Educational Technologies

EdTech News

 
Meet our Educational Technology Team 

We sincerely value your input and invite you to come hang out in our space (Larner Learning Commons – turn left after you walk into the Dana Medical Library and enter through the Technology Services sliding glass door).  Bring your lunch, bring a friend.  We are truly here to help and look forward to partnering with you in any way we can. 

  • Laurie Gelles, PhD – Educational Technology Team Lead
  • Cathy Ryan, MEd - Educational Technology Specialist
  • Raj Chawla, BS - Faculty Technology Liaison
  • Andy Verhelst, BS – Educational Application Developer
Adding Interactive Technologies in Instruction- Microsoft Surface Studio in Larner Classroom 

Thanks to suggestions from the faculty, the Larner classroom (100) now has a Microsoft Surface Studio installed as the podium computer. This 27-inch desktop has an articulating screen that lies almost completely flat, thus allowing instructors to annotate and sketch complex concepts live – during active learning sessions. This type of technology lends itself incredibly well to worksheet activities, diagraming, concept maps, and collaborative creations using our Office 365 implementation of OneNote. These creations are across all screens in Larner, sharing the integral piece of visualization with students.

We have already seen it used by Dr. Bryant in Foundations of Clinical Science, and have received positive feedback from students and faculty. We will be installing a Surface Studio in the Reardon (MedEd300) classroom in the near future. Be on the lookout for these innovations!

TEAMS pilot in PHPs- Finding New Ways to Collaborate on Public Health Projects 
Teams Screenshot

In collaboration with our Systems Infrastructure group, we are excited to pilot the use of Microsoft Teams with Jan Carney’s Public Health Projects class this year. Teams leverages our implementation of Office 365 and is built for collaboration, offering groups a one-stop solution for document sharing, note taking via OneNote, communicating via chat or email and more.  This pilot will explore the use of Teams as a replacement for the WIKI in COMET.

Supporting Osmosis alongside Active Learning - Supporting Secure Access to Osmosis

In support of the pilot Osmosis implementation, members of the Educational Applications, System Infrastructure, and EdTech team worked with Osmosis as the first school to implement single sign on (SSO).  We follow very strict security guidelines here, and it is important to make sure that our students’ information and passwords are protected.  We are thrilled to be the first technology group to be successful implementing this standard with Osmosis and hope it will allow for a smooth pilot year for our students.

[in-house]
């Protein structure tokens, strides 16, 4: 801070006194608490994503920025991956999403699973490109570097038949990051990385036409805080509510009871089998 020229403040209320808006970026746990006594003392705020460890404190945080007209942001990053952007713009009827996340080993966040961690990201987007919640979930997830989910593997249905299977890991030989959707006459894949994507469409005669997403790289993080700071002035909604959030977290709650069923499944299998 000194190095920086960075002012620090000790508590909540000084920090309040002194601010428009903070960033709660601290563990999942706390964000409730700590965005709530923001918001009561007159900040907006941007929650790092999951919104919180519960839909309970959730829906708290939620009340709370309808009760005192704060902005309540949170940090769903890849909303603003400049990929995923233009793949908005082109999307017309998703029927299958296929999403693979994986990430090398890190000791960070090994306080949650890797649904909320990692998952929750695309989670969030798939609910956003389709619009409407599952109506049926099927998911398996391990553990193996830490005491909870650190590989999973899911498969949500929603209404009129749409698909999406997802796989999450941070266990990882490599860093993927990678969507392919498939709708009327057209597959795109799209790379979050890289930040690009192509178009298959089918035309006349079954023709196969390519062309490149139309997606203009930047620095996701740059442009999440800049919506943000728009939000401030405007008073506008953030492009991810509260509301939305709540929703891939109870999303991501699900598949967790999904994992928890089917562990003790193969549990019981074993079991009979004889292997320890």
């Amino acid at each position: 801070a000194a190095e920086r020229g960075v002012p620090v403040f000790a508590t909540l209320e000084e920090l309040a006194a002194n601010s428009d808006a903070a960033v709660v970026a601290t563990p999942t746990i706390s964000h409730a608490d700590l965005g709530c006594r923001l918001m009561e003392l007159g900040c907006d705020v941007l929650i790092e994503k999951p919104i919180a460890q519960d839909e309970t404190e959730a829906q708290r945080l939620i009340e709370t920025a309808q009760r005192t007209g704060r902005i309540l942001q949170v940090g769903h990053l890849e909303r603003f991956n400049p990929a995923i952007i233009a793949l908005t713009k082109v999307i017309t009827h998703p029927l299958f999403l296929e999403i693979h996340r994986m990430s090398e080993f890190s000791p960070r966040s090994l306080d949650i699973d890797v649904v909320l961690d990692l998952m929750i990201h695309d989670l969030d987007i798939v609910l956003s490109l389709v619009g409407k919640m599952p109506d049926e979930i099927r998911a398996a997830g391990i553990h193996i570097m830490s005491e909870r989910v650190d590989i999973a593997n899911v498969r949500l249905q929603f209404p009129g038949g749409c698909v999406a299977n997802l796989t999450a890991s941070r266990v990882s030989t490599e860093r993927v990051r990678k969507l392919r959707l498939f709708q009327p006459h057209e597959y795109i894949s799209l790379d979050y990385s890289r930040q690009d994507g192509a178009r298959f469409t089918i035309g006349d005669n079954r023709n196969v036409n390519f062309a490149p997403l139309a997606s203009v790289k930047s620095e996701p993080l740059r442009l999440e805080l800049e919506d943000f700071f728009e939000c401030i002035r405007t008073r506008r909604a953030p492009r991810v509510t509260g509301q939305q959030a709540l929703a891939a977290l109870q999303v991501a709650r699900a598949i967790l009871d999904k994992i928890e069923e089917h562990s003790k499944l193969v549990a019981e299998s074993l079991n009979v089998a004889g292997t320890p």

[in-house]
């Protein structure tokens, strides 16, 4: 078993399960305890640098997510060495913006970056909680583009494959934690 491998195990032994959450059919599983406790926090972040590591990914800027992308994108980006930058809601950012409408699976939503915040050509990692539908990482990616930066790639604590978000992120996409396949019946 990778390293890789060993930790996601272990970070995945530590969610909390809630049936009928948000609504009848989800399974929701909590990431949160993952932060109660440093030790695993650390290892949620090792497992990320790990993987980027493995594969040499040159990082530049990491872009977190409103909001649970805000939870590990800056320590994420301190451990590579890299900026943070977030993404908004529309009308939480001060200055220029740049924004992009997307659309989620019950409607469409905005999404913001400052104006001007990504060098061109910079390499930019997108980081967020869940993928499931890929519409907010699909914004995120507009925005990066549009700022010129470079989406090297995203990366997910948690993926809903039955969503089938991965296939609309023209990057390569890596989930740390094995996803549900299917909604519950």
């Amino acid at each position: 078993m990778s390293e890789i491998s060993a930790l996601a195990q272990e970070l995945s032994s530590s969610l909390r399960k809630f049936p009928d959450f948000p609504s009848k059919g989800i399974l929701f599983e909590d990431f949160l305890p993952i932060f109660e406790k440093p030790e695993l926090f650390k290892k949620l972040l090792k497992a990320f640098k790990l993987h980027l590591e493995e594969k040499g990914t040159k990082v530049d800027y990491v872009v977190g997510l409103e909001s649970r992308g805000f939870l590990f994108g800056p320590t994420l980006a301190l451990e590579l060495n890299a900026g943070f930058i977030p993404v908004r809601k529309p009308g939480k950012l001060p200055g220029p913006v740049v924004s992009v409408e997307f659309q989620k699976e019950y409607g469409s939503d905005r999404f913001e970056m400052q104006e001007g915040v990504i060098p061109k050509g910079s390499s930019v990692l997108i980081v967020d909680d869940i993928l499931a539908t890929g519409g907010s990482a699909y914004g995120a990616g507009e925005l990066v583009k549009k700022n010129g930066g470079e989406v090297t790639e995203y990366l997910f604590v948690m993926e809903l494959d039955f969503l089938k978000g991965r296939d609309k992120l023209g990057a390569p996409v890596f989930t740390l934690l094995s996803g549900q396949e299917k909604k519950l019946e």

Throw mics- Actively amplifying our spaces using throw microphones 
Throw Mic Screen Shot

Walking by some of our learning spaces, you may have noticed some colorful cubes being tossed around.  While it is known that relevant physical movement helps boost student learning (Gelles, 2013), our students are making use of technology to ensure that their voices are heard.  Throw microphones have been widely used in the K-12 sector as means of boosting engagement and amplifying audio components of large spaces.  We decided to try them in our classrooms to see if the same theories were applicable to medical education.  There have been successful implementations in FoCS led by Dr. Everse, and Dr. Rebecca Wilcox tested their use in her Grand Rounds session on September 20th.

These tools make use of existing lavaliere microphones whose audio channels play through the classroom’s sound system.

If you are interested in trying to use the throw mics, please email us at edtech@med.uvm.edu

Gelles, L. M. (2012). From Pong to PS3: How Video Games Enhance Our Capacity to Learn and Build Community. In Transforming Learning Environments: Strategies to Shape the Next Generation (pp. 193-214). Emerald Group Publishing Limited.

Professional Development: New offerings! 

We will be offering regular training for faculty on software used in the Larner medical education curriculum.  Sessions will be between 60 and 90 minutes in length, and will focus on skills aligned with increasing student engagement and learning in an active learning curriculum.

Take a look at our workshop offerings and schedule.